Water Environment & Technology (WE&T) is the premier magazine for the water quality field. WE&T provides information on what professionals demand: cutting-edge technologies, innovative solutions, operations and maintenance, regulatory and legislative impacts, and professional development.
Toward a renewable future
energy, and nutrients are at the heart of the challenges that must be addressed
to meet the needs of the ever-increasing global population. The wastewater or
“used water” sector must not only continue to provide high-quality effluent to
protect human health and the environment, but also find ways to tap into
previously overlooked sources of water, energy, nutrients, and other
Nutrient removal remedies
Consistently meeting low permit limits for nutrients can sometimes challenge even the most experienced facility personnel. Optimizing TN and TP removal requires an understanding of the chemical species of each nutrient, their expected concentrations throughout the process, the basic concepts of the processes designed to reduce them, and the interaction of components within the treatment facility. Having knowledge of process controls, and understanding how to apply them to daily facility operations, is essential for achieving low concentrations of nutrients — and doing so consistently.
Lower temps, increased options
scientists freeze wastewater as part of treatment
Coming in the next issue:
Bigger footprint, smaller world
profile of the water sector is growing. Cities, businesses, and even the public
are beginning to pay water the attention is deserves. But simultaneously, the
water sector itself is undergoing a consolidation and transformation. In more
places, drinking water, wastewater, stormwater, groundwater, reclaimed water,
and every other type of water are unifying through integrated planning.
Centralized assets, operations, maintenance, and financing provide new
opportunities, but also new challenges.
the May issue, the article, “The promised and the practical,” examines a New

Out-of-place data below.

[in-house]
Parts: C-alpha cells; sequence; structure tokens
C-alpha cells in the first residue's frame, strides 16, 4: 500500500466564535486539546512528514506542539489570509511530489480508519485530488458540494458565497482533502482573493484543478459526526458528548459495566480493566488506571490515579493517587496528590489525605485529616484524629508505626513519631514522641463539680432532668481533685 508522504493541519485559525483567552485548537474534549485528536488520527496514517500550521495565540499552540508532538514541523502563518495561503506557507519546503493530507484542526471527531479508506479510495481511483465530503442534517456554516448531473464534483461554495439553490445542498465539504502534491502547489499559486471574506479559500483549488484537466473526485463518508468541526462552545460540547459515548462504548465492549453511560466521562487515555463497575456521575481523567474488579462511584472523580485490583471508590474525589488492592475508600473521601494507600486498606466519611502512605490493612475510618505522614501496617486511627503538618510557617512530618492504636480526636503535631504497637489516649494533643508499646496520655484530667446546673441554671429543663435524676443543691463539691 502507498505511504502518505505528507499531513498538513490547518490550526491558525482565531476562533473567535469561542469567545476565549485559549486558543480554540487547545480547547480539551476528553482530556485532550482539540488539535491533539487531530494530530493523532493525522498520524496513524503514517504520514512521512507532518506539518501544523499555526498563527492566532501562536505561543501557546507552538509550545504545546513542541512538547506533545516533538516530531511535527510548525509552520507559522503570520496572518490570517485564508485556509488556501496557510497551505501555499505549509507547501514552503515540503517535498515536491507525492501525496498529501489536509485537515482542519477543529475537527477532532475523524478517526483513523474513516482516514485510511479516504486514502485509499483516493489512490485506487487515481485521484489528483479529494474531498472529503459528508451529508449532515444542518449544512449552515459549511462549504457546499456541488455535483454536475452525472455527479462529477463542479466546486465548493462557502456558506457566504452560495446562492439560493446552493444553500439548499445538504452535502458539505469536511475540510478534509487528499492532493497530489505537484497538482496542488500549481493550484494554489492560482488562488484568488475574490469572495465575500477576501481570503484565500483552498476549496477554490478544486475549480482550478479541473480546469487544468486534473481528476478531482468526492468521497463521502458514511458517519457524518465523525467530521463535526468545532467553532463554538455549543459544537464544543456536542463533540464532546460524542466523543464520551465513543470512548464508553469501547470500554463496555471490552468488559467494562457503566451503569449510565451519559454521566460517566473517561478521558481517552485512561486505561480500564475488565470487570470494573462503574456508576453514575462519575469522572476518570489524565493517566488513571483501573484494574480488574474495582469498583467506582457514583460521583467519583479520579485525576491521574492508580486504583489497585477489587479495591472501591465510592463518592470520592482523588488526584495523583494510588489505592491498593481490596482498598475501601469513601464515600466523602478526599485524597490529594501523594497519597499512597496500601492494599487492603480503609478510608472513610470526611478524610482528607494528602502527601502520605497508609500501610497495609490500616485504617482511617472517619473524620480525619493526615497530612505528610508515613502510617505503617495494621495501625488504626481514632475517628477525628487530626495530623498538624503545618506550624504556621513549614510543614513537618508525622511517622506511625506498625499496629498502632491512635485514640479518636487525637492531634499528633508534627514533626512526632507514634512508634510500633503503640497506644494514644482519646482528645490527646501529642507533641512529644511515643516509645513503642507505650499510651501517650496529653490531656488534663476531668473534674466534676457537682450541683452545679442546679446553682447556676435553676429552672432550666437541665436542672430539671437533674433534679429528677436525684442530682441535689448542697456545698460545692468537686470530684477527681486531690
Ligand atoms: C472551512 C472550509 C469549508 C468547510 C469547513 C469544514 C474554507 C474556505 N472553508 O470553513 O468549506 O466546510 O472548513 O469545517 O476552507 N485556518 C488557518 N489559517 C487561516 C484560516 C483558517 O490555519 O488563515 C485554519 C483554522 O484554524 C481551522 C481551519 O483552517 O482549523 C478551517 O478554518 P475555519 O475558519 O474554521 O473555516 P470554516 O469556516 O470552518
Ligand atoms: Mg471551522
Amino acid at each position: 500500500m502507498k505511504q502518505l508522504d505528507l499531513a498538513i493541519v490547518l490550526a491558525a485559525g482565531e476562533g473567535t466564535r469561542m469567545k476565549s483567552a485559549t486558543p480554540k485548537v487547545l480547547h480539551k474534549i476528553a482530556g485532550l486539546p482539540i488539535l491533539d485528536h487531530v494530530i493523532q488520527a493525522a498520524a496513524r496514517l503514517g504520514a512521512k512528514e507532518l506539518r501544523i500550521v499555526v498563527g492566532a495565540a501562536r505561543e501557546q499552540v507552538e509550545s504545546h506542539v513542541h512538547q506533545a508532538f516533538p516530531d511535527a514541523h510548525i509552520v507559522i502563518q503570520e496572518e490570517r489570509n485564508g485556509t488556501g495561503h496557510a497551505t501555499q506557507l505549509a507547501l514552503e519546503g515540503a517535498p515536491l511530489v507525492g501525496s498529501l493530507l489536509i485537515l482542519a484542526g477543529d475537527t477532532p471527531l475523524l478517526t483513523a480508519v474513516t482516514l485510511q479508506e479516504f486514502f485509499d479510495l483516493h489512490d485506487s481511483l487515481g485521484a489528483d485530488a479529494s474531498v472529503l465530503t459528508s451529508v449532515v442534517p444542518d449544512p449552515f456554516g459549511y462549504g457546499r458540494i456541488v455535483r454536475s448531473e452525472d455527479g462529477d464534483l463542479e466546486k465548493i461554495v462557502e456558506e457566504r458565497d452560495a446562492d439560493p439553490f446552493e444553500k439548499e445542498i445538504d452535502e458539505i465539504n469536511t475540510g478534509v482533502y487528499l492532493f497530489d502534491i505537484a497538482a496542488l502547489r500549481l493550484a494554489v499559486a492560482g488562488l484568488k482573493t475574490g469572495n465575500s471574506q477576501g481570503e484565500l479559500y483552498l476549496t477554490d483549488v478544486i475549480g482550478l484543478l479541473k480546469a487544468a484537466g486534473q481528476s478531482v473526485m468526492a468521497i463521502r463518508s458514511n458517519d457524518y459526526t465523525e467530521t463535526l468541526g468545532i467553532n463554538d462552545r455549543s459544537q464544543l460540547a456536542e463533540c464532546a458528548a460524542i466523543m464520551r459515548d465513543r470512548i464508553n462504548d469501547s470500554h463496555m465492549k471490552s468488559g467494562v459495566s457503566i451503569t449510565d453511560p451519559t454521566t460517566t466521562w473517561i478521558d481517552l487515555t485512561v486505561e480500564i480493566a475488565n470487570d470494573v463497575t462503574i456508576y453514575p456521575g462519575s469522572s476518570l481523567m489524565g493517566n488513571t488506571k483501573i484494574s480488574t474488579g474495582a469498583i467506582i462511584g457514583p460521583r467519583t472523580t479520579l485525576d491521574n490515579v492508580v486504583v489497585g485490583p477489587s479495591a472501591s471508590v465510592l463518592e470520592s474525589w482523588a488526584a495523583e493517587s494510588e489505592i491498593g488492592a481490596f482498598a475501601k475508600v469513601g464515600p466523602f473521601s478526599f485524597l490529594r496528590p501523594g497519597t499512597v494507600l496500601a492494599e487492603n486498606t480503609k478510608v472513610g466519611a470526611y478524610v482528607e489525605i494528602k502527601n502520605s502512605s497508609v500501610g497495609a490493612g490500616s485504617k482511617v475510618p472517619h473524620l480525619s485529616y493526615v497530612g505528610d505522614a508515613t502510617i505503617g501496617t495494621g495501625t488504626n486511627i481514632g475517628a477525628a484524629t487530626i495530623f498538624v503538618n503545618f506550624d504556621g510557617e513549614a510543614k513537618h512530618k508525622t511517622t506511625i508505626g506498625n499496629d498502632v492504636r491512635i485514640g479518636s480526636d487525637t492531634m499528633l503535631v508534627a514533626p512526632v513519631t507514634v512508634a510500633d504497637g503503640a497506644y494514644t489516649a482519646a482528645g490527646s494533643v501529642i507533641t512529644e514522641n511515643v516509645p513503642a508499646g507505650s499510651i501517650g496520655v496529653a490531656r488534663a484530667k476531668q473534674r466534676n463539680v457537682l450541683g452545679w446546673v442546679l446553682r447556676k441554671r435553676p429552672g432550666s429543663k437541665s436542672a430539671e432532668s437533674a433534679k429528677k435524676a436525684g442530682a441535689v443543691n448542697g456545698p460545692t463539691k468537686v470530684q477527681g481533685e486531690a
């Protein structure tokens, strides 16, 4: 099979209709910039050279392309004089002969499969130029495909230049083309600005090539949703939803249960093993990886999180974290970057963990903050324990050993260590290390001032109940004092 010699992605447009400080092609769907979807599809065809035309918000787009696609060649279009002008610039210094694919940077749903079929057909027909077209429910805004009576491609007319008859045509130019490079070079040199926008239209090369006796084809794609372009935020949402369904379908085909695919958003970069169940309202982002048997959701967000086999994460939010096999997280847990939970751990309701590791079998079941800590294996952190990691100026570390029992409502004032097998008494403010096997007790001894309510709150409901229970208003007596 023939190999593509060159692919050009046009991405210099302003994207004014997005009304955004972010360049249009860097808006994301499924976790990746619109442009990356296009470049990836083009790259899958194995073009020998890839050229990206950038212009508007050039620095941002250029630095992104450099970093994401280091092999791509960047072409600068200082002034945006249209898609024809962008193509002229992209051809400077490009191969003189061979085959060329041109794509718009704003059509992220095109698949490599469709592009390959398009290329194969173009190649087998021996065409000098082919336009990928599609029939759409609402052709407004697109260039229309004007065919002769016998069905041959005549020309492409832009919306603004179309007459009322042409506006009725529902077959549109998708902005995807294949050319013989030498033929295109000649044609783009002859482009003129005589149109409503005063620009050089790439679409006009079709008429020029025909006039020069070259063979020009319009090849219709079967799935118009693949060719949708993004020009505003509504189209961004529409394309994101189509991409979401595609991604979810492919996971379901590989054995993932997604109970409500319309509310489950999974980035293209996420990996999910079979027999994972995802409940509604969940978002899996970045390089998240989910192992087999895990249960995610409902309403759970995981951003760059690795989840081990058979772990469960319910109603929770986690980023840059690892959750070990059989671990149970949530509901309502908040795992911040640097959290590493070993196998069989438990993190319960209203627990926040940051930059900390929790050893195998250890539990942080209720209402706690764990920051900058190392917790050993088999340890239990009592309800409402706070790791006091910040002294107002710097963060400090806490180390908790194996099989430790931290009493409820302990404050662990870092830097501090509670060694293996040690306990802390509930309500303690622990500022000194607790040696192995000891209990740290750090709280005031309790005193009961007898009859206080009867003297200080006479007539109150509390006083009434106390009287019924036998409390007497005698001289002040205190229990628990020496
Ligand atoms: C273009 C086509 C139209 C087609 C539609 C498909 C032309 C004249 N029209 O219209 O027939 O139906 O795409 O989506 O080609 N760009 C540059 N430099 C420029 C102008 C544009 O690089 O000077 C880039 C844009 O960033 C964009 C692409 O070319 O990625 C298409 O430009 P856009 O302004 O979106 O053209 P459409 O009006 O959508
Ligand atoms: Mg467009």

England perspective on integrated planning and permitting. Several communities
are exploring an integrated planning approach. The obligation to engage
multiple stakeholders and address the regulatory mandates for myriad planning,
engineering, and natural resource interests requires municipalities and
agencies to push beyond traditional solutions.
the operations level, integrated planning also can lead to gains. “Scottsdale
seeks one water” describes how an organization sought to meet higher customer
expectations, stricter regulations, and stiffer economic pressures as well as
face a more demanding workforce and increased environmental concerns at an
affordable price. This utility’s optimization program is helping to manage
these challenges now and into the future. The program brings all utility
operations — water, wastewater, reclaimed water, water quality, engineering,
planning and scheduling, and others — together under one holistic system.
Also in this issue:
Operator ingenuity. Operators find a simple fix to avoid pump
From crisis to opportunity. Emergency rehab leads to cutting
aeration treatment costs by 43%.
Appreciating operators. Utilities recognize the
professionalism of the sector’s workforce.
A secret hidden in plain sight. Competitive bidding is an
often-overlooked strategy for controlling electricity costs.
©2015 Water Environment Federation. All rights reserved.